Setting the week’s agenda with five questions for the Arnold Palmer Invitational and the Masters Tournament ...
Who’s going to make sure youth isn’t wasted on the young this week?
The PGA Tour may be on a twenty-something roll, but the Arnold Palmer Invitational isn’t a great tournament to win if you’re in your 20s and your name isn’t Tiger Woods.
Woods won at Bay Hill four times in his 20s. Chad Campbell’s the only other player in his 20s to win at Palmer’s venue since 1992.
Still, the PGA Tour’s feeling like it’s a younger man’s tour with Gary Woodland, 26, winning the Transitions Championship on Sunday in a duel with Webb Simpson, who’s just 25.
That makes back-to-back weeks that players in their 20s have won, with Nick Watney (29) dueling Dustin Johnson (26) to win the WGC-Cadillac Championship. Going into Sunday’s final round at Doral, the top eight players on the leaderboard averaged 28.5 years old.
With Jhonny Vegas, 26, and Aaron Baddelley, 29, also winning this year, youth doesn’t feel like it’s being wasted on the young.
The average age of the top 10 on this year’s money list is 31.1 years old.
The average age of the top-10 money winners at the end of 2009 was 36 years old.
Who’s the next player with a chance to make the game feel young this week? How about Rickie Fowler? At 22 and No. 30 in the world, he’s the highest-ranked American under 20 looking for his first PGA Tour victory. Fowler has top-10s in two of his last three starts.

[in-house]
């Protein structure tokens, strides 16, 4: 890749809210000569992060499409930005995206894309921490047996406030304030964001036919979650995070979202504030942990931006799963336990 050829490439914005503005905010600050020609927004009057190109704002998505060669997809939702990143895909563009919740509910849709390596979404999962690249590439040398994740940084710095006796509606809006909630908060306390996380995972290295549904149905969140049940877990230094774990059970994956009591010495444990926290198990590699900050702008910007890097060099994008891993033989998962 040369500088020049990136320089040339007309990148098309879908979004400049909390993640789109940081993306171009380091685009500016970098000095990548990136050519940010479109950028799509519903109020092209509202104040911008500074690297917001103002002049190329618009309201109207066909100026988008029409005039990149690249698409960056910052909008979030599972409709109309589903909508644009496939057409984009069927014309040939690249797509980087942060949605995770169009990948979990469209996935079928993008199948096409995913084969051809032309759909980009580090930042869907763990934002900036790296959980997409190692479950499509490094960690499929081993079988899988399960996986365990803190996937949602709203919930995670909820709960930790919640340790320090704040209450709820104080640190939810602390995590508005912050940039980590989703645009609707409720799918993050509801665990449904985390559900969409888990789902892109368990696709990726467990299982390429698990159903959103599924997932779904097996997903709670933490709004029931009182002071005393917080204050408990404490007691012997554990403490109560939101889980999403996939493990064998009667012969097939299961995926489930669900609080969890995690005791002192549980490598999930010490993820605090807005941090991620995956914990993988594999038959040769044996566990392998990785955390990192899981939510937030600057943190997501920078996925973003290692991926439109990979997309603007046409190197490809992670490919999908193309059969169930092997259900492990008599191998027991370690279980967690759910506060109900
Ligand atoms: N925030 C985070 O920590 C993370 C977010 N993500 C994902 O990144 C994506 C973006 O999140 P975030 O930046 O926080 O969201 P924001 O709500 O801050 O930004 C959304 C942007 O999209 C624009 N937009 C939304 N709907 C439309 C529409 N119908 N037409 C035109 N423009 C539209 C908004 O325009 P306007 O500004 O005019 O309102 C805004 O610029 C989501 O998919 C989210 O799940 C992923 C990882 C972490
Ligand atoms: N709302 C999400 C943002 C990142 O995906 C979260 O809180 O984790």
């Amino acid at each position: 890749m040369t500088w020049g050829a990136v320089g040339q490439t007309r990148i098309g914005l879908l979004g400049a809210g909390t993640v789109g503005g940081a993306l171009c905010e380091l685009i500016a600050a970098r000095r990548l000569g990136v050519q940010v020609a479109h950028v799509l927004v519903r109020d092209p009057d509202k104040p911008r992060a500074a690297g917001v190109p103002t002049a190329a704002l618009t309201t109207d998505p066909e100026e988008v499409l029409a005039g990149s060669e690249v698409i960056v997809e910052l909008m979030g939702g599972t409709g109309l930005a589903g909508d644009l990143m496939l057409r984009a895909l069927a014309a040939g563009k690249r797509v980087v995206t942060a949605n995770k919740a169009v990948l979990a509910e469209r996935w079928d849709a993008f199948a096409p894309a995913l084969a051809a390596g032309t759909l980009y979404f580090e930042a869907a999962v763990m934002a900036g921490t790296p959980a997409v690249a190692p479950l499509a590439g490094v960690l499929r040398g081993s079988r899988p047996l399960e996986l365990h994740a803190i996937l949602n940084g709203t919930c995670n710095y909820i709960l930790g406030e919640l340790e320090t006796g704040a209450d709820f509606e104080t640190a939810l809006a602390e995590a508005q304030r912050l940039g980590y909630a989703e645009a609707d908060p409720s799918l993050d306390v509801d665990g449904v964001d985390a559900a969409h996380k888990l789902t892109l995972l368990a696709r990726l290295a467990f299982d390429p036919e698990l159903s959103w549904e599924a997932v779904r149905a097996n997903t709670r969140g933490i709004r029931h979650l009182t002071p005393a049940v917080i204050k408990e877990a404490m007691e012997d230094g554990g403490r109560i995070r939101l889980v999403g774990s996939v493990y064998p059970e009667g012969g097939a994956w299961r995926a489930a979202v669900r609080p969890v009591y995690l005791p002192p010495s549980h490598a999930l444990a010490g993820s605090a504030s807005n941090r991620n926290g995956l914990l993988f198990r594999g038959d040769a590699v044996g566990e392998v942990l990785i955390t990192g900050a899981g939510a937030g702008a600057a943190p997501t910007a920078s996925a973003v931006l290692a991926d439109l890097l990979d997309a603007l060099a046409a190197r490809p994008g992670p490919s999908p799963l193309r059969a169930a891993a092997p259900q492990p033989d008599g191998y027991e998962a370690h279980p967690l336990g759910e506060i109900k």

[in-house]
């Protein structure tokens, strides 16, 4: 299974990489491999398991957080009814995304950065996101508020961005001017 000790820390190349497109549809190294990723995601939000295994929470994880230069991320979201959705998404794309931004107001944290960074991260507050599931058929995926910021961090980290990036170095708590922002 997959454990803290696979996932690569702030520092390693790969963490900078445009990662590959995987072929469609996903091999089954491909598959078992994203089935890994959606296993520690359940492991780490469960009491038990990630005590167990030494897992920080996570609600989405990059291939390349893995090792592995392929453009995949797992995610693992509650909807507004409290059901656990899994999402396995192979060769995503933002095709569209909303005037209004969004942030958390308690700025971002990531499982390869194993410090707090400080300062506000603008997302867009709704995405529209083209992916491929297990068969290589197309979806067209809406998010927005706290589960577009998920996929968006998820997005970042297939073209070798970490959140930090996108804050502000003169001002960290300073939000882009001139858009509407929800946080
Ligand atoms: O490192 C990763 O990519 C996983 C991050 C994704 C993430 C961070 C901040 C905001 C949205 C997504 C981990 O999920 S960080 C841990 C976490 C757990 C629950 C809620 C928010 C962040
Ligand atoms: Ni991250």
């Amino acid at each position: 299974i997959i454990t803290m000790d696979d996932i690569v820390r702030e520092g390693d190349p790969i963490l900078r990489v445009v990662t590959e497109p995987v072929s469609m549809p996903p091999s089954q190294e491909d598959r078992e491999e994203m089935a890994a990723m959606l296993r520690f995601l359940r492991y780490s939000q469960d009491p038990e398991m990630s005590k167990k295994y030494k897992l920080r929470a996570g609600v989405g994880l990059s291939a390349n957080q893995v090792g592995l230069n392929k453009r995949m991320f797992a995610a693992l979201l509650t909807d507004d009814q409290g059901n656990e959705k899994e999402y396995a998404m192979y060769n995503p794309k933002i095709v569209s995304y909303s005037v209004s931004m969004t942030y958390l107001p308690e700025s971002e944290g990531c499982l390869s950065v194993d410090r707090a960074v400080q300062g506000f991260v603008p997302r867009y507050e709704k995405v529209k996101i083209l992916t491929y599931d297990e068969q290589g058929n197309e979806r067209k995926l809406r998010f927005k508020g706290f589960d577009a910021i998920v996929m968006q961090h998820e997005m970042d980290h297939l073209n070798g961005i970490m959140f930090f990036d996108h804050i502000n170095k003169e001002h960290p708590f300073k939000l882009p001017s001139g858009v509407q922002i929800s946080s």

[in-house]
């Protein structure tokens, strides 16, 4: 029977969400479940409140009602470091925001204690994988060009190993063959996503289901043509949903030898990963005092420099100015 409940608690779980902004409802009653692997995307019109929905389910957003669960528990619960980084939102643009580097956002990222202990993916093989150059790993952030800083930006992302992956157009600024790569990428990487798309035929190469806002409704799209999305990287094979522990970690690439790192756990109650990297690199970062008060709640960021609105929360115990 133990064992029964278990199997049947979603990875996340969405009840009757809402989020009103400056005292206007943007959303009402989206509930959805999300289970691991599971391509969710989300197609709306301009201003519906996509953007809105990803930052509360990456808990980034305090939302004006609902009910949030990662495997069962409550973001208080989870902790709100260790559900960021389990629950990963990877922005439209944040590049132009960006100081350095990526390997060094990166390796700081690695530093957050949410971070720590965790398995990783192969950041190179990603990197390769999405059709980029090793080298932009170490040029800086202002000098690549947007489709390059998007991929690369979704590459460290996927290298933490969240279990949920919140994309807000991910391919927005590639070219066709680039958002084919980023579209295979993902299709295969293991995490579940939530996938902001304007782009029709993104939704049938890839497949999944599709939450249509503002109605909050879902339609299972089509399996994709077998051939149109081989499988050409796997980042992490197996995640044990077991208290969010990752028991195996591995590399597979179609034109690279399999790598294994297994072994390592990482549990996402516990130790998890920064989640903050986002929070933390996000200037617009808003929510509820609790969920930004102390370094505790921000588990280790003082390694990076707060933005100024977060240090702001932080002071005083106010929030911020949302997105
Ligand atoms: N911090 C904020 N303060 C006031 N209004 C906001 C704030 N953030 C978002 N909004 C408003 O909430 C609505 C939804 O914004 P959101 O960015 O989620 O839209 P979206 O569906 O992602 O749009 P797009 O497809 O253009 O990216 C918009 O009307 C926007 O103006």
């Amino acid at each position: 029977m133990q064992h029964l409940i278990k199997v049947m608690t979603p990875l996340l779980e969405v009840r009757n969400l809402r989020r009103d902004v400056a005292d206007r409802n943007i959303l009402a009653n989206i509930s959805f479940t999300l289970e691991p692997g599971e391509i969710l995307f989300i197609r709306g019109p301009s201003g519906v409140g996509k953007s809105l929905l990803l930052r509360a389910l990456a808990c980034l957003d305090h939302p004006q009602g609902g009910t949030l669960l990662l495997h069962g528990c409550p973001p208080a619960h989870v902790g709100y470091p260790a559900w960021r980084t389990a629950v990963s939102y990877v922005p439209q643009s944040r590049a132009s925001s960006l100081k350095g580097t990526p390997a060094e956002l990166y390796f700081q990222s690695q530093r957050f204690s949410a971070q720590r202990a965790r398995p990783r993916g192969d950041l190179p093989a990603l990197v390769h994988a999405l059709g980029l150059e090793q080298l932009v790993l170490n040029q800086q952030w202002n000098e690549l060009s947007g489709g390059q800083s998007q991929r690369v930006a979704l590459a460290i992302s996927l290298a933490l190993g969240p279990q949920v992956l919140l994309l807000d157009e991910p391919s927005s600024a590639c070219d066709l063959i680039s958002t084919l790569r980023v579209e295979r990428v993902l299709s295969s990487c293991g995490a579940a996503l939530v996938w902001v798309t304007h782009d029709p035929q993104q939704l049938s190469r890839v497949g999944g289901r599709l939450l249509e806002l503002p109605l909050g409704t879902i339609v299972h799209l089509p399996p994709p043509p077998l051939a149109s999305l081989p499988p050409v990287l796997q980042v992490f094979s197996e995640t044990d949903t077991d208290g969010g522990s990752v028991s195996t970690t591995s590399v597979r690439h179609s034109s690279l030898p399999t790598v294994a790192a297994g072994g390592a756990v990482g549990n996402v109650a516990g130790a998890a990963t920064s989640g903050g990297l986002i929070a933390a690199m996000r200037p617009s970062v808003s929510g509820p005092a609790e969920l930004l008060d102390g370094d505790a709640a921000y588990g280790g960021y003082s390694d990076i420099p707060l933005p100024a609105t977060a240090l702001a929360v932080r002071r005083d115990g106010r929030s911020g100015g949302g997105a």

Can Tiger Woods find his form before the Masters?
The betting public thinks so.
Ladbrokes makes Woods a 9-to-1 favorite to win the Arnold Palmer Invitational for the seventh time. The odds-maker lists him as a 7-to-1 favorite to win the Masters in two weeks.
Woods has yet to contend on a Sunday back nine in his three stroke-play starts this year, but his finishes show signs of progress.
Woods has gone from a T44 at the Farmers Insurance Open to T20 at the Omega Dubai Desert Classic and T10 at the WGC-Cadillac Championship. He’s never won the Masters without winning before arriving at Augusta National.
Can Phil Mickelson find his form before the Masters?
With his 76 in the final round of the WGC-Cadillac Championship, Mickelson tied for 55th at Doral.
Mickelson has failed to break 70 in eight of his last nine rounds.
Though Mickelson says he’s not overly concerned with any one part of his game, he isn’t looking like a favorite to win the Masters. Then again, he didn’t look like a favorite last year, when he had just one top-10 finish in his seven starts before the Masters.
Who’s going to win their way to the Masters this week?
Seven players have earned invitations to Augusta National, in two weeks, by winning PGA Tour events this year.
Jonathan Byrd, Mark Wilson, Vegas, D.A. Points, Baddeley, Rory Sabbatini and Woodland have punched their tickets to the Masters with wins.
There are 72 players in this week’s 120-player Arnold Palmer Invitational field who aren’t in the Masters but can get there by winning this event.
Next week’s Shell Houston Open is the last call for winners trying to get into the Masters.
What other avenue’s left to get into the Masters?
There’s one other door to Augusta National, but it closes this week.
Anyone inside the top 50 in the world rankings that come out after the Arnold Palmer Invitational gets an invitation to the Masters if he didn’t already earn one.
Matteo Manassero, No. 55 in the world, and J.B. Holmes, No. 59, are the only players among the top 60 in the world who aren’t already qualified. Manassero is trying to make it into his second Masters before his 18th birthday. Holmes is trying to get into his second Masters. He tied for 25th in ’08. They’re both in the field at Bay Hill.
Follow Randall Mell on Twitter @RandallMell